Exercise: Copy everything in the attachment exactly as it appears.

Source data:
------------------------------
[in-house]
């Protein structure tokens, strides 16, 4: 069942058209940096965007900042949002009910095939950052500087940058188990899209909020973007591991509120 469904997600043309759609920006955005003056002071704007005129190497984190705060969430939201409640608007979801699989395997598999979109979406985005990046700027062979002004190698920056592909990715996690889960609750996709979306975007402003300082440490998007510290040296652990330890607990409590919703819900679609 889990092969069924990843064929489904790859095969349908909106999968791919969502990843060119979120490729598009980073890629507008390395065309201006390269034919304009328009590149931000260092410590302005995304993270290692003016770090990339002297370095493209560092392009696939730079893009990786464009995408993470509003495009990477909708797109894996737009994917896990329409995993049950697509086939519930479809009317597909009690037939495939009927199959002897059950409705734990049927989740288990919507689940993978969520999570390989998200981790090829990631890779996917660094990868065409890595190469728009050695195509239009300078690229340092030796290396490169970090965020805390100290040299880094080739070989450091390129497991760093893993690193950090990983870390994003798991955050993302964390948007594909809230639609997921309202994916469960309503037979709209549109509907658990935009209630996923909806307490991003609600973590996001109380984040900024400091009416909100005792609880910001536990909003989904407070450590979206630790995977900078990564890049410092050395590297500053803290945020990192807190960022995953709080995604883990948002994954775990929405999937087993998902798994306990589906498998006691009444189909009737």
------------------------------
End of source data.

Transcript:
[in-house]
């Protein structure tokens, strides 16, 4: 069942058209940096965007900042949002009910095939950052500087940058188990899209909020973007591991509120 469904997600043309759609920006955005003056002071704007005129190497984190705060969430939201409640608007979801699989395997598999979109979406985005990046700027062979002004190698920056592909990715996690889960609750996709979306975007402003300082440490998007510290040296652990330890607990409590919703819900679609 889990092969069924990843064929489904790859095969349908909106999968791919969502990843060119979120490729598009980073890629507008390395065309201006390269034919304009328009590149931000260092410590302005995304993270290692003016770090990339002297370095493209560092392009696939730079893009990786464009995408993470509003495009990477909708797109894996737009994917896990329409995993049950697509086939519930479809009317597909009690037939495939009927199959002897059950409705734990049927989740288990919507689940993978969520999570390989998200981790090829990631890779996917660094990868065409890595190469728009050695195509239009300078690229340092030796290396490169970090965020805390100290040299880094080739070989450091390129497991760093893993690193950090990983870390994003798991955050993302964390948007594909809230639609997921309202994916469960309503037979709209549109509907658990935009209630996923909806307490991003609600973590996001109380984040900024400091009416909100005792609880910001536990909003989904407070450590979206630790995977900078990564890049410092050395590297500053803290945020990192807190960022995953709080995604883990948002994954775990929405999937087993998902798994306990589906498998006691009444189909009737």